With a total area of 3.7 hectares (roughly the size of 5 football pitches), the coastline in front and the famous Hai Tang pagoda in back, the Pagoda Field in Cu Lao Cham, Viet Nam is a place of great natural beauty and of religious and historical value. The area is part of the Cu Lao Cham Marine Protected Area (MPA), which was recognised by UNESCO as a World Biosphere reserve in 2009.
Once used for rice cultivation, the fields were abandoned due to water scarcity and rapid population expansion. Several businesses expressed interest in developing the area to accommodate the 1,700 tourists the island receives per day, a figure that is only expected to grow.
However, when it comes to economic development, environmental protection is just as important. If plans for the area are not sustainable, the huge volume of tourists could destroy the natural value of the island. The government therefore decided that Pagoda Field would be converted into a park, though this plan must also be carried out wisely, so as to avoid conflict between residents and authorities.
With support from Mangroves for the Future (MFF)’s small grant facility, Da Nang Architecture University is implementing a project that aims to enhance the capacity of local communities to participate in the planning process of Pagoda Field Park. As planning processes in the country are mostly undertaken by the government, this approach is considered to be quite innovative.
“In the beginning, local people seemed hesitant to participate in the process,” says Phan Trang, Project Assistant at Danang Architecture University. “However, after a number of trainings, surveys and meetings, local people seemed more interested. In the end, about 100 members became directly involved in planning the Pagoda Field. We felt proud that we were able to contribute to the future of the island.”
After eight months of implementation, 500 villagers learned about the planning process of the island and the park and around 20 local villagers became key members, providing comments and feedback on behalf of local communities. 50% of households in the island were also surveyed on their opinions about the development plan for the park.
Taking into account the feedback of local communities, a planning design for Pagoda Field was developed towards the end of 2016. The plan focuses on promoting the value of the nature and history of Cu Lao Cham, with an emphasis on preserving the huge grass fields, reopening the streams and creating experimental and organic vegetable gardens. The park would also offer a playground for children and a relaxation area for older people, along with other facilities.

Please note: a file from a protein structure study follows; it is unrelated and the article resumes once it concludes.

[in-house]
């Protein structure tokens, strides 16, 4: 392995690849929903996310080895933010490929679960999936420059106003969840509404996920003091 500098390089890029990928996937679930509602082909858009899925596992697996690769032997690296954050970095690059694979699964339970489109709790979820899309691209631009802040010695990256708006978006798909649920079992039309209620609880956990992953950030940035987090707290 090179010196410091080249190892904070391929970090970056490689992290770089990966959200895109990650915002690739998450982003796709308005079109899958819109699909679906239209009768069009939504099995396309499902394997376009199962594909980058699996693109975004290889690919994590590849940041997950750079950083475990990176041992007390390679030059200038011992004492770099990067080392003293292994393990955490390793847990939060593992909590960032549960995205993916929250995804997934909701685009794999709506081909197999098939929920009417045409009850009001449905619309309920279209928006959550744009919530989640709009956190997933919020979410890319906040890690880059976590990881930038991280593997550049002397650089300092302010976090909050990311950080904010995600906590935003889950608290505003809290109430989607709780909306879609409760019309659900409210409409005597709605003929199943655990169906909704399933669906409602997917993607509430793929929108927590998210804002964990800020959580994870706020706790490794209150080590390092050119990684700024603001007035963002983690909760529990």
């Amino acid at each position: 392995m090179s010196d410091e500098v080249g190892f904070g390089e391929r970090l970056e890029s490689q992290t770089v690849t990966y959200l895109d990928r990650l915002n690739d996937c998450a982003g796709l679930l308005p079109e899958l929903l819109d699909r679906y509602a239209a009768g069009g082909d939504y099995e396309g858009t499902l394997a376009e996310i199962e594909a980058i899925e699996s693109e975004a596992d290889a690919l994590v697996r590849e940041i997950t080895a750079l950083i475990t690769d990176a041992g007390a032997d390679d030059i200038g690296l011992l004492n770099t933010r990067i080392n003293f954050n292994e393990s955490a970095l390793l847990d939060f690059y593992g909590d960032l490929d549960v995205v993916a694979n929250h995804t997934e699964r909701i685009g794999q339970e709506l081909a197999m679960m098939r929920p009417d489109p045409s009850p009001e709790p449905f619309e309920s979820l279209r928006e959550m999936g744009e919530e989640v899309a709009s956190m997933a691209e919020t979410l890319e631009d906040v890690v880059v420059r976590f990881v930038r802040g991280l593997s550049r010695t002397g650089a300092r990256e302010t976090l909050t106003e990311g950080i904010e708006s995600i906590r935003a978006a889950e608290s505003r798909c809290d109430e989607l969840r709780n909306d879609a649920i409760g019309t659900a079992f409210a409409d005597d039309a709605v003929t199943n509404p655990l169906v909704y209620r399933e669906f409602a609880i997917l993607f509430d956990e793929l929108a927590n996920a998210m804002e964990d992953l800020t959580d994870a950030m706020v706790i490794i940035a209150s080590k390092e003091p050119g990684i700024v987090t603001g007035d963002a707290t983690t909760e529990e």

The planning dossier was submitted in February 2017 to the Hoi An City People’s Committee (CPC) for approval and received positive feedback from the city leader. According to the Vice Chairman, Nguyen The Hung, “many proposals for Pagoda Field Park were developed in the past, but this is the first one to receive full support from the local government and communities.” In 2018, the Hoi An CPC will allocate New Rural Development funds to implement the approved plan.
“Other places in Quang Nam Province, such as Cam Thanh and Hoi An, could also benefit from participatory planning processes,” said Tran Anh, Deputy Secretary of the CPC. “Any development plan will impact local people, so they should have the right to have their voices heard.”
This story was contributed by Thuy Anh Nguyen, Communications and Outreach Officer for Viet Nam, and Thi Bich Hien Nguyen, MFF National Coordinator for Viet Nam. Thuy Anh and Hien drafted the piece following the IUCN Asia Strategic Communications for Conservation Workshop in Bangkok, Thailand, which took place in July.
Mangroves for the Future (MFF) is a partnership-based regional initiative which promotes investment in coastal ecosystem conservation for sustainable development. MFF focuses on the role that healthy, well-managed coastal ecosystems play in building the resilience of ecosystem-dependent coastal communities in Bangladesh, Cambodia, India, Indonesia, Maldives, Myanmar, Pakistan, Seychelles, Sri Lanka, Thailand and Viet Nam. The initiative uses mangroves as a flagship ecosystem, but MFF is inclusive of all types of coastal ecosystem, such as coral reefs, estuaries, lagoons, sandy beaches, sea grasses and wetlands. MFF is co-chaired by IUCN and UNDP, and is funded by Danida, Norad, and Sida and the Royal Norwegian Embassy in Thailand.